In its Notice to Members announcing the adoption of amendments to,

    and a formal interpretation of, Compliance Rule 2-29(c), NFA stated:

    Compliance Rule 2-29(c) and the Interpretative Notice do not

    apply to promotional materials directed exclusively to [QEPs] as

    defined in CFTC Regulation 4.7. However, CFTC Regulation 4.41(b)

    requires CPOs and CTAs to provide all potential pool participants or

    clients with either the disclaimer in NFA Compliance Rule 2-29(c) or

    the shorter disclaimer in CFTC Regulation 4.41(b)(1)(i) if they are

    using hypothetical performance results. Therefore, promotional

    materials directed to QEPs by CPOs and CTAs should continue to

    include the disclaimer in CFTC Regulation 4.41(b)(i) (unless they

    include the disclaimer in Compliance Rule 2-29(c)) (emphasis in the



    \21\ See supra n. 18.

    This NFA advice was issued pursuant to the Commission's letter

    approving the amendments and interpretation, which stated:

    Under recently-amended Commission Regulation 4.41, persons who

    present commodity interest hypothetical trading results in their

    promotional material must include in such materials either the

    disclaimer specified in Commission Regulation 4.41(b)(1)(i) or a

    disclaimer which complies with the rules promulgated by a registered

    futures association pursuant to Section 17(j) of the Act.

    Accordingly, NFA should inform its members that while new NFA

    Compliance Rule 2-29(c)(4) would not require members to provide

    [QEPs] with any disclaimer under Rule 2-29, members would be

    required to provide QEPs with a disclaimer pursuant to Commission

    Regulation 4.41(b)(1)(i). Letter from Jean A. Webb, Secretary of the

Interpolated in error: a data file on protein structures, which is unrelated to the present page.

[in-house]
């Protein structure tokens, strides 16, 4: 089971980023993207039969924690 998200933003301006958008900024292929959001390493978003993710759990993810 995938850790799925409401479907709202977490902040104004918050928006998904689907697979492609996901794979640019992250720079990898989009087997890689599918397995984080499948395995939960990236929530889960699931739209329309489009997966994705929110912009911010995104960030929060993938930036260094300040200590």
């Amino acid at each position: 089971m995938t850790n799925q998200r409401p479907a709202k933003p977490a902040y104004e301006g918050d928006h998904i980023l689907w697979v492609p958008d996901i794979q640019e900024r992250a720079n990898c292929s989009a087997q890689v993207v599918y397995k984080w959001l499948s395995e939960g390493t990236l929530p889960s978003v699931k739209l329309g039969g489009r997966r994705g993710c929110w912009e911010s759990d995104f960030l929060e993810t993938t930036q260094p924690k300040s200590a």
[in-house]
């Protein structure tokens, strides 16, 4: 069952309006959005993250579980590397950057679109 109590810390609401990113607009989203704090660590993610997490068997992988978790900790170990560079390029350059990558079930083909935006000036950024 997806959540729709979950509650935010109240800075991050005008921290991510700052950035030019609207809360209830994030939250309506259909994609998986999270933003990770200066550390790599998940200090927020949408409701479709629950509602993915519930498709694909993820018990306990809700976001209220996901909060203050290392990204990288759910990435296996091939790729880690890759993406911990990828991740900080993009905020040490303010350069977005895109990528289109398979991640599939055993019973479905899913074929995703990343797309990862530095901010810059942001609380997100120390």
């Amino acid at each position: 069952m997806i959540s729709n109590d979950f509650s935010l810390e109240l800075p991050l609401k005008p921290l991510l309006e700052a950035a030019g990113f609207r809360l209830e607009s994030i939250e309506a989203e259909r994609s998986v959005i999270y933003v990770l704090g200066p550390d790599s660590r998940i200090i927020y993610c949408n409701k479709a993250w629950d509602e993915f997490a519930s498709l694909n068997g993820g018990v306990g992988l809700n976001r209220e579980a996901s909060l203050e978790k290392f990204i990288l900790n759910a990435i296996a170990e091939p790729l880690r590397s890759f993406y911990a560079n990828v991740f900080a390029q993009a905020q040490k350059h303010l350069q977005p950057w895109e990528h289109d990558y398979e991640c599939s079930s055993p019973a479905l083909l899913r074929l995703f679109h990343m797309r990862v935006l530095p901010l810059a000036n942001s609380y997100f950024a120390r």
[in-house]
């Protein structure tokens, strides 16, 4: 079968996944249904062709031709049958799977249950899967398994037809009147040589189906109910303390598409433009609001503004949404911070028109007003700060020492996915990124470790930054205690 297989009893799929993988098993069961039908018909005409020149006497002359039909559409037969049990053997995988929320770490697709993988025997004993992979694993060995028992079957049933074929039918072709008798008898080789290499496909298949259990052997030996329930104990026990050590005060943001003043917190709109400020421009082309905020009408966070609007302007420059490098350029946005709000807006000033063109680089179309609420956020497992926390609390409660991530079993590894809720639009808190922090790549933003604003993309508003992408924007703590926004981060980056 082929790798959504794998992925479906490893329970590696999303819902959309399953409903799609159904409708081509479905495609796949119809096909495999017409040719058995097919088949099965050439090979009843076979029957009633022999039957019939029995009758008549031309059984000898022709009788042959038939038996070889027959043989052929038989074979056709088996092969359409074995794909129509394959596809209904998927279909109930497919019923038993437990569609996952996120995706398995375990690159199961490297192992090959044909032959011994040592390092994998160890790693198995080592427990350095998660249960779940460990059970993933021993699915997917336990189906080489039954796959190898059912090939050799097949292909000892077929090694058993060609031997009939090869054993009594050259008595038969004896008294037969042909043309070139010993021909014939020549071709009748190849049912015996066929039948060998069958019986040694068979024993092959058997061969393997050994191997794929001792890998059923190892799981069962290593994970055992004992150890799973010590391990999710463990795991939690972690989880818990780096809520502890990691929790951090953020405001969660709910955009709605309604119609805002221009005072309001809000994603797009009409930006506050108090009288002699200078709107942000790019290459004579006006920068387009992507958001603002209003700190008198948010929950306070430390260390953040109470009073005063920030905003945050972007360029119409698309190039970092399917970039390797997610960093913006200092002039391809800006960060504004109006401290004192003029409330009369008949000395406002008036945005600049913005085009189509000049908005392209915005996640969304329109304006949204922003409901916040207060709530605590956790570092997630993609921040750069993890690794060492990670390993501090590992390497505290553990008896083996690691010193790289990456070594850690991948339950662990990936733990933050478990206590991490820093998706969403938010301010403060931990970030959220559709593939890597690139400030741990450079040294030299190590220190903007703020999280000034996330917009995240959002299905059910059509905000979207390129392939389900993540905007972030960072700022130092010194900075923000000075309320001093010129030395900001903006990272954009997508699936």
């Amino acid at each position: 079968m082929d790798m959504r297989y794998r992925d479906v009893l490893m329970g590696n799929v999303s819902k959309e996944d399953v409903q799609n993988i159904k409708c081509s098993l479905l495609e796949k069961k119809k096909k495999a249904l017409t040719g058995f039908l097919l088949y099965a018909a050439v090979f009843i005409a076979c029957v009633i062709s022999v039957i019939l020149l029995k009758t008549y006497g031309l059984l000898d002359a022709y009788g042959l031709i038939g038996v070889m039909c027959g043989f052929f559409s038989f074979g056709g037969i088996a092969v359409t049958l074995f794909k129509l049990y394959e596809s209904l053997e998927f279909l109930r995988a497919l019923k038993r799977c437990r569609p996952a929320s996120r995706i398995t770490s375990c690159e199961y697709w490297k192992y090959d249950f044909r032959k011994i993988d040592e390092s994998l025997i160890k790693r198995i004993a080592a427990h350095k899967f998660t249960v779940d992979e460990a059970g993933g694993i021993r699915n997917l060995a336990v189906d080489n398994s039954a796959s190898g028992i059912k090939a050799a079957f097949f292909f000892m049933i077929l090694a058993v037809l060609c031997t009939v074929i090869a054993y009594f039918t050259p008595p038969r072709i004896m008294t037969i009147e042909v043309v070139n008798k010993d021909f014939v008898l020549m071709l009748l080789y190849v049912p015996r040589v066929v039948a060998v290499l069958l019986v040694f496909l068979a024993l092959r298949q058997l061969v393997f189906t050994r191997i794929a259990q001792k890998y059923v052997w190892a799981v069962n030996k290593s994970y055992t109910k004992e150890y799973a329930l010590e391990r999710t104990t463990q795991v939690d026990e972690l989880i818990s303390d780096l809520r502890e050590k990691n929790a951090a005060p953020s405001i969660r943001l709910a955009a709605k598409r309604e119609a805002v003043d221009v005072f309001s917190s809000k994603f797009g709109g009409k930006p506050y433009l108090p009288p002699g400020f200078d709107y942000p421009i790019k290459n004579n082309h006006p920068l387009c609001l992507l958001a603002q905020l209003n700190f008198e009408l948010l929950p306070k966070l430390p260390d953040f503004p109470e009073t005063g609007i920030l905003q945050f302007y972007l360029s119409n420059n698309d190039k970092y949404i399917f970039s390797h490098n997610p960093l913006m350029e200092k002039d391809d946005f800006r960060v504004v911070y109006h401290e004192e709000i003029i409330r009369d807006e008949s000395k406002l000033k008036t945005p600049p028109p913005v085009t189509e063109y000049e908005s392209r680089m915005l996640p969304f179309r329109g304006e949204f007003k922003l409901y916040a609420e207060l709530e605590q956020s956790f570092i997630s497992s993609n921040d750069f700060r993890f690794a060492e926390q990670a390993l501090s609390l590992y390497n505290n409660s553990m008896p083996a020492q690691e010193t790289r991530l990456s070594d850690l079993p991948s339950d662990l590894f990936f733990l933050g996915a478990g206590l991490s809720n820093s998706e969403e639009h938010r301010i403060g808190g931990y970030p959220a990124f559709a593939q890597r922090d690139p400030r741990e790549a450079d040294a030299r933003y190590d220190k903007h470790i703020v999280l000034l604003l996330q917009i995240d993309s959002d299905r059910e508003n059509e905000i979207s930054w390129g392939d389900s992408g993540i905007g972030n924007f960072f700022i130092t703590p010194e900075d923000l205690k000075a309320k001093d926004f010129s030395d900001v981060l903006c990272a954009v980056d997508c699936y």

Commission, to Daniel J. Roth, NFA's General Counsel, dated Dec. 12,


    Moreover, given the nature of simulated or hypothetical performance

    results, the Commission does not believe that it is appropriate to

    extend the approach of fewer disclosures to QEPs in this instance. Due

    to their financial sophistication and/or wealth, QEPs may justifiably

    be presumed to be better equipped to obtain information regarding

    industry professionals and to scrutinize the risks and rewards for

    particular investments. However, it is not clear that QEPs, solely by

    virtue of their being QEPs, are able to identify each instance in which

    otherwise unexplained performance results are simulated or


    Accordingly, the Commission has not adopted the recommendation of

    these commenters.

    2. Regulation 4.41(b)(2): The Meaning of ``In Immediate Proximity''

    Regulation 4.41(b)(2) requires that the statement prescribed by

    Regulation 4.41(b)(1) be ``prominently disclosed'' if the simulated or

    hypothetical performance that is presented is other than oral. In order

    to make clear that simulated or hypothetical performance is clearly

    identified as such, as proposed and as adopted, Regulation 4.41(b)(2)

    specifies that the prescribed disclaimer also must be ``in immediate